You may remember the period wherein I blogged regularly on the experience of reading Infinite Jest. While I can't honestly say it was the revelation for me that it was for many other readers -- Wallace had some habits that I think kept his fiction from being all that it could have been, particularly in terms of his moral and intellectual anxieties re: fiction as a form -- it was one of the most rich and engaging experiences I've had with a book in some time. It was consistently alive, always making decisions, taking risks, and surprising me. Its wild swerves from paragraph to paragraph became a minor obsession. Like probably a lot of people, I decided to write a book that would incorporate some of its style and form for my next novel; when I have any free time at all again, I'll put some more time in (I have, I think, about 8,000 words -- a drop in the projected bucket).
I am not however reading The Pale King, and I don't plan to do so any time soon. It's not that I have any moral compunctions. I don't care if Wallace would have rather had us read it or not, honestly: I would strip a dead man of his riches, and a dead novelist is no different. He can't use it anymore, so I feel that it's rightfully mine. I don't mind either that it isn't finished. Most writers' unfinished drafts would not be worth reading. Wallace is not most writers. Nor am I worried about the process by which the book was stitched together. All novels should be collaborations. The author is a part of a process. I don't care for purity.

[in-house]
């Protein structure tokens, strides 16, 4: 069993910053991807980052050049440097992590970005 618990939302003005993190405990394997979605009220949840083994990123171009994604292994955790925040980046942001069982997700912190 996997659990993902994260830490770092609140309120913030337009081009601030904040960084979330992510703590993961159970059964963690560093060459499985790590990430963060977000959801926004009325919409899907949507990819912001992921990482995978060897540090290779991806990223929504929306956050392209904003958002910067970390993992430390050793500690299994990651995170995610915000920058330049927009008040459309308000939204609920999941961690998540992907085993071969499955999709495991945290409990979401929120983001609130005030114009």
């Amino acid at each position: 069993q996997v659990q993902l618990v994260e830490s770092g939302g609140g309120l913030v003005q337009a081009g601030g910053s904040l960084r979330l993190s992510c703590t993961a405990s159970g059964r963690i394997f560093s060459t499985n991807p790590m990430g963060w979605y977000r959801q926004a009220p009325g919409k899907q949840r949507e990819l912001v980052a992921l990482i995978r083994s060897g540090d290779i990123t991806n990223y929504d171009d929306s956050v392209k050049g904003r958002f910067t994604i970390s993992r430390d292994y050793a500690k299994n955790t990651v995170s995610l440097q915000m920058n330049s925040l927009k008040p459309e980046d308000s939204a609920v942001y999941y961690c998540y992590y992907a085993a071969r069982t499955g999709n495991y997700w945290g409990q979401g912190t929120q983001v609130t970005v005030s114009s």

The trouble is that everywhere I go right now I see commentary about The Pale King or Wallace himself, as a person. I will admit that knowledge of him as a person has never been good for me in my reading -- his ideas, about which he was perhaps too forthcoming at times, are often irritating to me personally. So I am mostly avoiding the biography, insofar as I can do that. But then the literary commentary is often quite interesting. And so I get sucked in. I have ideas and opinions about the book in spite of never having read it. I may have already assessed it, may have determined how I feel about the whole project, from a position of total ignorance about its actual text. This is not a comfortable position for me. The object of the book is becoming something for me to use. Something for me to position myself with, adjacent to, against, beneath, above, etc. It is becoming a way for me to talk about myself, as I am doing here in this post. And you see this in others, also: people tweet about having The Pale King, about their excitement for The Pale King, about how they are tired of reading about The Pale King, about how they will never read The Pale King, about how they are suspicious of the text of The Pale King. It's exhausting.
Reading is inherently social, and it derives a great deal of its richness from one's awareness of the larger community's engagement with a book. But there comes a point where I can barely even see the words on the page for all the conversations and arguments I am having with the secondary materials I've read. This is why I've mostly stopped reading reviews of films I plan to see: more and more often, I spend too much time fighting with the critics on one point while conceding another to actually perceive the film itself. I'm at this point with The Pale King, and I haven't even read a significant portion of the commentary it's already spawned. I have a feeling it's going to be years before I can read the book. But I don't mind waiting.